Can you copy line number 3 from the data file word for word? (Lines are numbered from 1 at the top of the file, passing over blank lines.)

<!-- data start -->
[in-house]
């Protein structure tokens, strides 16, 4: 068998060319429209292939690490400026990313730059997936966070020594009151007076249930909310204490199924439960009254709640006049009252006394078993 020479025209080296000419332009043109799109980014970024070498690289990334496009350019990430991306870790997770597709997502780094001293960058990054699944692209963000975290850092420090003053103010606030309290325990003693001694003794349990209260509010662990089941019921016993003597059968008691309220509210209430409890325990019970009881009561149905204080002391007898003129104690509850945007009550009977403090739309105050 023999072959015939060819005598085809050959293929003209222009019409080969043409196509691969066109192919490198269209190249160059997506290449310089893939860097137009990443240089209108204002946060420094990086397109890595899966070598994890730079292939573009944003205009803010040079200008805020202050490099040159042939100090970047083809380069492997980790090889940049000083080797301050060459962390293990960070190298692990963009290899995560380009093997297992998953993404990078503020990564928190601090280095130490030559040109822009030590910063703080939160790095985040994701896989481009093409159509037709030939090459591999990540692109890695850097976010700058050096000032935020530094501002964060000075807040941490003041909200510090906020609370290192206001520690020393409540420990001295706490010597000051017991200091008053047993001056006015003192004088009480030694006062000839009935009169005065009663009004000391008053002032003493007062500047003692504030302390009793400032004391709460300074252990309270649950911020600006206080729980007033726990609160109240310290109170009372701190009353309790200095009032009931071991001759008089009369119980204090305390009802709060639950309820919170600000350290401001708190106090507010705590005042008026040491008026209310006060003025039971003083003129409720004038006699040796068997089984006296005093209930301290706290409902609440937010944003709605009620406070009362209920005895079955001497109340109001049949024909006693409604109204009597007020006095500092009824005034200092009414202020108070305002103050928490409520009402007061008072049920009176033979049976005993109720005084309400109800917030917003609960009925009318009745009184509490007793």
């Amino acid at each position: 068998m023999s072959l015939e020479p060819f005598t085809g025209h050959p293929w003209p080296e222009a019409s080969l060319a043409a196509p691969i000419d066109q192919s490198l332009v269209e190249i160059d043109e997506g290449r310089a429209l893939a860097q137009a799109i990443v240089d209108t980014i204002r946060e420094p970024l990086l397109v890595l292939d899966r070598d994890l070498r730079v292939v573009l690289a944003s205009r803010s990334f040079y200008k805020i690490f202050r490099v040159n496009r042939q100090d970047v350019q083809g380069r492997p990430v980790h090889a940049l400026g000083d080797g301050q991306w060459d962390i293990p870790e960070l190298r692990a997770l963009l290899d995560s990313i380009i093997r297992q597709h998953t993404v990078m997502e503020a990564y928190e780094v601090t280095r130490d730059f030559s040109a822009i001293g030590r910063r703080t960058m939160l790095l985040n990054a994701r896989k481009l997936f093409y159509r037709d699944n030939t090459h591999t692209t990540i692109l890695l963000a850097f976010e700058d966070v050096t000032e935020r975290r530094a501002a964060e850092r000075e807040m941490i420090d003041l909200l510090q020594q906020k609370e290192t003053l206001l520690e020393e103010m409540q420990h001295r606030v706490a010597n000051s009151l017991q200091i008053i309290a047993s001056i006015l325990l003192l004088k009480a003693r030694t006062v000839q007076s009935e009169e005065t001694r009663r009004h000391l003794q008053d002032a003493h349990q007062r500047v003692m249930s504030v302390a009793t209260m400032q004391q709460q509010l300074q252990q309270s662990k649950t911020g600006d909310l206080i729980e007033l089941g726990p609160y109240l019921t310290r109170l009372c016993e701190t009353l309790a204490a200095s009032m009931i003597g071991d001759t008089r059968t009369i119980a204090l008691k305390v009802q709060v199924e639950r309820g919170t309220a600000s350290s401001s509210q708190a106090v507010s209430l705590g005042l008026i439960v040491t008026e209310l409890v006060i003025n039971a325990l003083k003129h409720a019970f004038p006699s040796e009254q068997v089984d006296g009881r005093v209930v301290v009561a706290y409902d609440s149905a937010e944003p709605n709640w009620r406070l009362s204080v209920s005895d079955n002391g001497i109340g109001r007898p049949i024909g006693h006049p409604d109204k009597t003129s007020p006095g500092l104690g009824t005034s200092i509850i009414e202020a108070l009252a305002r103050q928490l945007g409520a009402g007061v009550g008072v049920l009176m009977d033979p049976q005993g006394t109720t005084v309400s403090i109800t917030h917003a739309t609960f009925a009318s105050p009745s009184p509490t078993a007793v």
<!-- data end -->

């Amino acid at each position: 068998m023999s072959l015939e020479p060819f005598t085809g025209h050959p293929w003209p080296e222009a019409s080969l060319a043409a196509p691969i000419d066109q192919s490198l332009v269209e190249i160059d043109e997506g290449r310089a429209l893939a860097q137009a799109i990443v240089d209108t980014i204002r946060e420094p970024l990086l397109v890595l292939d899966r070598d994890l070498r730079v292939v573009l690289a944003s205009r803010s990334f040079y200008k805020i690490f202050r490099v040159n496009r042939q100090d970047v350019q083809g380069r492997p990430v980790h090889a940049l400026g000083d080797g301050q991306w060459d962390i293990p870790e960070l190298r692990a997770l963009l290899d995560s990313i380009i093997r297992q597709h998953t993404v990078m997502e503020a990564y928190e780094v601090t280095r130490d730059f030559s040109a822009i001293g030590r910063r703080t960058m939160l790095l985040n990054a994701r896989k481009l997936f093409y159509r037709d699944n030939t090459h591999t692209t990540i692109l890695l963000a850097f976010e700058d966070v050096t000032e935020r975290r530094a501002a964060e850092r000075e807040m941490i420090d003041l909200l510090q020594q906020k609370e290192t003053l206001l520690e020393e103010m409540q420990h001295r606030v706490a010597n000051s009151l017991q200091i008053i309290a047993s001056i006015l325990l003192l004088k009480a003693r030694t006062v000839q007076s009935e009169e005065t001694r009663r009004h000391l003794q008053d002032a003493h349990q007062r500047v003692m249930s504030v302390a009793t209260m400032q004391q709460q509010l300074q252990q309270s662990k649950t911020g600006d909310l206080i729980e007033l089941g726990p609160y109240l019921t310290r109170l009372c016993e701190t009353l309790a204490a200095s009032m009931i003597g071991d001759t008089r059968t009369i119980a204090l008691k305390v009802q709060v199924e639950r309820g919170t309220a600000s350290s401001s509210q708190a106090v507010s209430l705590g005042l008026i439960v040491t008026e209310l409890v006060i003025n039971a325990l003083k003129h409720a019970f004038p006699s040796e009254q068997v089984d006296g009881r005093v209930v301290v009561a706290y409902d609440s149905a937010e944003p709605n709640w009620r406070l009362s204080v209920s005895d079955n002391g001497i109340g109001r007898p049949i024909g006693h006049p409604d109204k009597t003129s007020p006095g500092l104690g009824t005034s200092i509850i009414e202020a108070l009252a305002r103050q928490l945007g409520a009402g007061v009550g008072v049920l009176m009977d033979p049976q005993g006394t109720t005084v309400s403090i109800t917030h917003a739309t609960f009925a009318s105050p009745s009184p509490t078993a007793v």